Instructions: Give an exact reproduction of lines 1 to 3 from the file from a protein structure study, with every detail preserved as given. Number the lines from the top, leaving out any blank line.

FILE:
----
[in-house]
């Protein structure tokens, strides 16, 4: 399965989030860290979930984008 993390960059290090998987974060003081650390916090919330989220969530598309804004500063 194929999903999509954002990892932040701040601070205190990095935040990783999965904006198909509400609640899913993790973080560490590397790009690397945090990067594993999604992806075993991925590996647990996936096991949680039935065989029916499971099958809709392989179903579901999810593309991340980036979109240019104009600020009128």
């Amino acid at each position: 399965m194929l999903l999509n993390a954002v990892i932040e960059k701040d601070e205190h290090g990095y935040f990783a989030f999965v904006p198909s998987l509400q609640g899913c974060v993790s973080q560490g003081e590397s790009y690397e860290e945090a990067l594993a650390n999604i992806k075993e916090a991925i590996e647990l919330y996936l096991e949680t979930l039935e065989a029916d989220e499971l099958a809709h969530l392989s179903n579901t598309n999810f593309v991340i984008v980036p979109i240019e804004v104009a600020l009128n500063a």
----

[in-house]
């Protein structure tokens, strides 16, 4: 399965989030860290979930984008 993390960059290090998987974060003081650390916090919330989220969530598309804004500063 194929999903999509954002990892932040701040601070205190990095935040990783999965904006198909509400609640899913993790973080560490590397790009690397945090990067594993999604992806075993991925590996647990996936096991949680039935065989029916499971099958809709392989179903579901999810593309991340980036979109240019104009600020009128």
């Amino acid at each position: 399965m194929l999903l999509n993390a954002v990892i932040e960059k701040d601070e205190h290090g990095y935040f990783a989030f999965v904006p198909s998987l509400q609640g899913c974060v993790s973080q560490g003081e590397s790009y690397e860290e945090a990067l594993a650390n999604i992806k075993e916090a991925i590996e647990l919330y996936l096991e949680t979930l039935e065989a029916d989220e499971l099958a809709h969530l392989s179903n579901t598309n999810f593309v991340i984008v980036p979109i240019e804004v104009a600020l009128n500063a």